Trifecta: Area IP attorney holds triple undergraduate degree


By Sheila Pursglove
Legal News

As a seventh-grader, in anticipation of a class trip to the Daley Center in downtown Chicago, Jewell Nile Briggs wrote an expectation essay in which she remembers passionately describing how she wanted to be a lawyer when she grew up.

Briggs is now an intellectual property attorney with Harness, Dickey & Pierce, PLC in Troy where she counsels clients across a range of industries, from chemical and biopharma laboratories to large electrical and heavy manufacturing companies.    

During her senior year at Loyola University in Chicago — where Briggs earned a triple undergraduate degree, cum laude, in biology, forensic science, and chemistry — a forensic professor required students to observe a hearing at a courthouse. Briggs once again found herself at the Daley Center, the only non-attorney/non-party in the courtroom.    

“The judge noticed me and during a recess welcomed me into her chambers,” Briggs said. “We had a wonderfully fruitful conversation and, that afternoon, after not really giving it much thought since seventh grade, I decided to go to law school.”   

Her initial experiences at Michigan State University College of Law were challenging, but she went on to graduate last year — also cum laude.    

“I was completely unprepared for law school,” she said. “I knew very little about legal education and was unprepared for the drastic difference from the lab room teaching style I had become accustomed to during undergrad. The first year, the first semester especially, was a struggle, but in the end I succeeded.”    

A highlight of law school was her experience of the Patent Moot Court and, in March 2015, she won Best Appellant Brief at the AIPLA Giles Sutherland Rich Memorial Moot Court Competition in Chicago.    

“The practical aspect really drew me to participating in Moot Court,” she said. “A lot of information is thrown at students in law school, but the application of that information isn’t necessarily immediately self-evident. I believe this is especially true for law students coming from heavy science backgrounds who are accustomed to learning in labs and group settings. I’ve found my experiences with the Patent Moot Court quite relevant to my present practice.”

In addition to blogging for the student-run Beyond Clause 8 (BC8), and being a sub-citer for the Journal of Business & Securities Law, Briggs also joined the Intellectual Property Law Society (IPLS), and spent a year as vice president.    

“When I moved to Michigan for law school, I knew no one,” she said. “Living off-campus and working as a home-health-care aide, I had no established support group. I got involved with IPLS originally to fill that void and immediately knew I found my niche — a group of people who had my same experiences, who thought the same way I did, a group that made me feel liked I belonged and who made the rest of law school a lot easier.”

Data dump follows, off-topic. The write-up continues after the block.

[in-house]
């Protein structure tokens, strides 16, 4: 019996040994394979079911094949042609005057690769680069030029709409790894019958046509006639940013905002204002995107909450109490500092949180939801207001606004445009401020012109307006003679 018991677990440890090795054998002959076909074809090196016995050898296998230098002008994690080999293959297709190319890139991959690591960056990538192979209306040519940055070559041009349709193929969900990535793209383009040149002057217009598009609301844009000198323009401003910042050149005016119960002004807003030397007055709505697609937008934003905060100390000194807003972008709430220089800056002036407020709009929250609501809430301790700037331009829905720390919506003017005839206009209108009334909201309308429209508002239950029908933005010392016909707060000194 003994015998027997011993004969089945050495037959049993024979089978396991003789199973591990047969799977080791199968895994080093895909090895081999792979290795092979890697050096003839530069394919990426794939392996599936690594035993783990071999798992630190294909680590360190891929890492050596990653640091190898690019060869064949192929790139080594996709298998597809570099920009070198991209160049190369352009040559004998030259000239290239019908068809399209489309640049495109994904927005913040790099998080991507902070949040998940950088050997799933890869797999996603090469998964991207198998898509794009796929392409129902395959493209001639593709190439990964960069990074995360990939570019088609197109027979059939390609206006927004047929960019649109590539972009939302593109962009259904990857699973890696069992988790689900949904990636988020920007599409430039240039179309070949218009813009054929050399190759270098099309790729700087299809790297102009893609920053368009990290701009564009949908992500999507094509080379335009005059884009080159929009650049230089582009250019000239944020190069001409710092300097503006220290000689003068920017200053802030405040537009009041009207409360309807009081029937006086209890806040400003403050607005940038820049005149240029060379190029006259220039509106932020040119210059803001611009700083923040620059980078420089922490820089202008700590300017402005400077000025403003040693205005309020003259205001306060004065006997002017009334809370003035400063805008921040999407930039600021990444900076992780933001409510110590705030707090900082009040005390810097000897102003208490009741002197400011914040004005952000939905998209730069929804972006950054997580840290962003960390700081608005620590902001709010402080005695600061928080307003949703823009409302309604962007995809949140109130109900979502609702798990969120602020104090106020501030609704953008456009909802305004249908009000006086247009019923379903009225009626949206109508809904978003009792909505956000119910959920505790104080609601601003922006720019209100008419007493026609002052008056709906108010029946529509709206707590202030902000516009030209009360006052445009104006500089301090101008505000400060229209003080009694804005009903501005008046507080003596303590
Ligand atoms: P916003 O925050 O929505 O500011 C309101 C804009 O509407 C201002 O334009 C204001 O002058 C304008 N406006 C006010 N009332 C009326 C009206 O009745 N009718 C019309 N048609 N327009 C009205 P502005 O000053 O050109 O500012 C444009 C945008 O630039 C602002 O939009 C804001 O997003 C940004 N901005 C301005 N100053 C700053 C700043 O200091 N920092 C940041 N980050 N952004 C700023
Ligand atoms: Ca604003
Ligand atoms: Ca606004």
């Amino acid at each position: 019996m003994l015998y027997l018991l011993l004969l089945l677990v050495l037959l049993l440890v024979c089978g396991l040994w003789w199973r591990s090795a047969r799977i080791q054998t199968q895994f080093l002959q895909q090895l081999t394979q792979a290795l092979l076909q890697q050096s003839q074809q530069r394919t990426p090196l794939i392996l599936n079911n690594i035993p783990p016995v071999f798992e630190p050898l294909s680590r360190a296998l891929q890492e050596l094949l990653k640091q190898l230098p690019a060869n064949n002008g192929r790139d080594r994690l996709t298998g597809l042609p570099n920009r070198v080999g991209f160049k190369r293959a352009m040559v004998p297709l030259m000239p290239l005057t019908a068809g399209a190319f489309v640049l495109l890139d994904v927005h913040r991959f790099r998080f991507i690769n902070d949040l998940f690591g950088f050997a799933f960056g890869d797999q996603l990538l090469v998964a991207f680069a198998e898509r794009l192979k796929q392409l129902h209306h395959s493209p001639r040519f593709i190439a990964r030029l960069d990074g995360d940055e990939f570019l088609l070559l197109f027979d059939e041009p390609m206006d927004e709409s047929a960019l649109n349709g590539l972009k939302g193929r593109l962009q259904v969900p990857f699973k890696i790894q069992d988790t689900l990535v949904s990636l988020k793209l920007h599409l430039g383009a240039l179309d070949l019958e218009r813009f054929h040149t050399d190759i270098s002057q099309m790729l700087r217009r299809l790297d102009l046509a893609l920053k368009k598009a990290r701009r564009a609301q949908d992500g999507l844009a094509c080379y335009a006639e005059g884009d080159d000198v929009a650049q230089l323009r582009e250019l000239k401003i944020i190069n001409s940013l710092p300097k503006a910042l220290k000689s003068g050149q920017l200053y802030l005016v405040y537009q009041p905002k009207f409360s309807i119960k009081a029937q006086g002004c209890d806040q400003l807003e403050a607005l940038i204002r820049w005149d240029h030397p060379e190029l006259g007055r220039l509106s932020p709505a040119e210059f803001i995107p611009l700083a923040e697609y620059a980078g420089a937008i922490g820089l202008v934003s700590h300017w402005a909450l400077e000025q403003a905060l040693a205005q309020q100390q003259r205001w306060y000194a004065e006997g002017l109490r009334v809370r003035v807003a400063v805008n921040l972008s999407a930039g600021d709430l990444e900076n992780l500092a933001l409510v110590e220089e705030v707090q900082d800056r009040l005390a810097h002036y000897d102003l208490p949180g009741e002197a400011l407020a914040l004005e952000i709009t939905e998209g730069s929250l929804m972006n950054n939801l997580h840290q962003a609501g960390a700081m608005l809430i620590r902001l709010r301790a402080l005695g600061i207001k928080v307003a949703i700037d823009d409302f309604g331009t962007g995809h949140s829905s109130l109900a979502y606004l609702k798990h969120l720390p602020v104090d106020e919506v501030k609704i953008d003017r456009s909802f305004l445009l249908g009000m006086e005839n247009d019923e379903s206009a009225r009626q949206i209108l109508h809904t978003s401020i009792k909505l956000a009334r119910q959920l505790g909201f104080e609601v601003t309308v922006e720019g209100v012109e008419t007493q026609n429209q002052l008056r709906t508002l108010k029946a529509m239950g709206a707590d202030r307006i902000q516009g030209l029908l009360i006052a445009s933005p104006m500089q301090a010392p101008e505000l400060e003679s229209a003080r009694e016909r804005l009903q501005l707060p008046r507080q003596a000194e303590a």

During law school, Briggs worked as an intellectual property legal intern at Dow Corning in Midland and as a legal extern at Elder Law of Michigan in Lansing. She also took an MSU Law class taught by Monte Falcoff, a Principal at Harness Dickey.

“I didn’t have a lot of experience with IP at that point and was understandably nervous,” she said. “I didn’t want to get off on the wrong foot before I even had a real chance to get started, so I worked hard to perform well in the class.”      

Briggs went on to work as a summer associate at Harness Dickey in 2015, clerked there throughout her 3L year and joined as an associate last fall.      

“One of the things I love about my job is that I’m constantly learning something new,” she said. “I’m consistently amazed how invested the inventors can be in improving their fields.”     

A member of the American Intellectual Property Law Association, Michigan Bar Association, Michigan Intellectual Property Law Association and Macomb County Bar Association, Briggs also has a background in nursing. She became a Certified Nursing Assistant (CNA) in her junior year of high school in Alaska and continued working as a CNA through her first year of law school.    

“My work as a CNA has had a huge impact on my life,” Briggs said. “I learned the meaning of true compassion and dedication, and the importance of living in and enjoying the here and now. It’s an underrated profession and those who do it, and do it well, deserve a lot more credit. My work as a CNA has made me particularly conscientious of the ever growing need for continued technological

A native of the South Side of Chicago, Briggs currently lives in Warren where she and her husband are working on a fixer-upper house, doing their own plumbing, electric, flooring, furnace, and more.

“It’s quite amazing I think, together we built a house that we truly love and plan to enjoy for many years to come,” she said. “When we aren’t working on miscellaneous house projects, we spoil our five furry children — two puppies and three cats.”   

Briggs also enjoys spending time with her five younger siblings.

“We’re each other’s best friends and biggest supporters. I wouldn’t be who I am, or where I am, without them,”Briggs said. “They pushed me to achieve and helped me tear down all the road blocks in-between. Our parents taught us to be our own best advocates and that no task is insurmountable with hard work and dedication. I try to apply these same lessons to my work at Harness Dickey.”